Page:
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Russia: Analysis From Washington -- Onward Christian Soldiers?

Washington, 7 December 2000 (RFE/RL) -- A Moscow court decided last week that the Salvation Army represents a security threat to the Russian government. That ruling may make it impossible for that international humanitarian assistance organization to reregister before the end of this month and thus force it to suspend operations in Moscow.

Kenneth Baillie, the head of the Army's Russian operations, said that the Moscow city court had reached this conclusion on November 28. "Since we have the word 'army' in our name," he said, the court said "we are a militarized organization bent on the violent overthrow of the Russian government."

The Salvation Army, of which Baillie is a colonel, was founded in the nineteenth century along military lines but without the usual military goals. Its members carry no weapons and have as their mission assistance rather than conquest. And their anthem is "Onward, Christian Soldiers."

This finding will make it impossible for the group to register as required by Russian law, and court officials said they would give its officers the official verdict only sometime within the next month -- a delay that might make it impossible for the Salvation Army to appeal to a higher court.

The Salvation Army has been present in Russia since the collapse of communism. In addition to Moscow, the group operates community centers in 13 other Russian cities which provide food, shelter, and clothing to the homeless, the elderly, and other less fortunate people.

One 85-year-old participant in the Salvation Army's Russian program told a Moscow newspaper on Wednesday that "this is the only thing that saves us lonely people. Here we get everything we need, love and human contact." And the leader of the Moscow Salvation Army office added that "if we have to close it, [the people who have been using it] will lose everything. They'll have nothing but their four walls.

The Salvation Army's current legal travails began in 1997 when the Russian parliament passed a law requiring religious organizations with less than 15 years of work in Russia to register with the local authorities. The Army's Moscow office filed documents in February 1999. In August of that year, Moscow officials refused to register the group.

At that time, the Moscow city officials said that the group could not register because its headquarters were outside of the Russian Federation and that it could have only a representative office in Moscow. In response, the Army filed suit which in July 2000 upheld the city's position. The current finding against the Army was the result of the group's appeal of that decision.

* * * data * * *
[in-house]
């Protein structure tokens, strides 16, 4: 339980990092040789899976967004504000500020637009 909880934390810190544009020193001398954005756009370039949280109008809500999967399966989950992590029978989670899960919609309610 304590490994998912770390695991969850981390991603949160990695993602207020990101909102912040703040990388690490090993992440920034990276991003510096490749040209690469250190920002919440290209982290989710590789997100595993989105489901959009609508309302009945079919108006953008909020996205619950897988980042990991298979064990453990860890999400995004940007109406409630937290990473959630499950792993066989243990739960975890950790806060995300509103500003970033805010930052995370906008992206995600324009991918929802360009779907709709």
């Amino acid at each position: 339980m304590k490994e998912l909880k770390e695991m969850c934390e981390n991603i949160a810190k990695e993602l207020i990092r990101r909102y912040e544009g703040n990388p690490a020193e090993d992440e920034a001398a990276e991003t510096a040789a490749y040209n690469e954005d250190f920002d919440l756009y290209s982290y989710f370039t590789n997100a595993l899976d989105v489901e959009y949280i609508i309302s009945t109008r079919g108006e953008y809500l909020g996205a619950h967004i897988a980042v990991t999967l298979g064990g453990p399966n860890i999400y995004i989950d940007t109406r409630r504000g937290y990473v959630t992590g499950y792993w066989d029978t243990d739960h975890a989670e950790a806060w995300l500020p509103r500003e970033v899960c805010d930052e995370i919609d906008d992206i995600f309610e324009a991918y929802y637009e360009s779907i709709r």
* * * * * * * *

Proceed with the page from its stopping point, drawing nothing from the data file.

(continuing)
These legal appeals, the Salvation Army said, had forced it to spend more than $20,000 in legal fees, money that the group indicated it would have much preferred to spend on those in need.

Colonel Baillie told "The Moscow Times" this week that the Moscow court's latest action showed that the Salvation Army had been singled out, although he said that it was "unclear" as to why. But he acknowledged that there's a general wariness and suspicion of foreigners: "That's part of Russian culture and certainly part of the religious culture."

No court in any other region of Russia has taken such an action against the Salvation Army, but officials in this region are likely to be watching to see whether the finding against this group is upheld or overturned. If the court decision stands, many of them may also move against the group. If it is overturned, they are less likely to try to close the Army's operations.

But these regional courts are not the only ones who will be watching to see just what the Russian legal system does. The Salvation Army enjoys near universal support around the world for its longstanding efforts to help those in need regardless of nationality, religion, or political affiliation.

During this holiday season, when the Army's officers stand on the streets of major Western cities to collect money for its charitable activities, such a Russian move against the group will undoubtedly cause many people to draw new conclusions about the direction that Russian political life is taking.

But the Salvation Army has pledged to continue to work where it can because its officers have always insisted that they answer to a far higher court than any judicial assembly in any particular city or any particular country.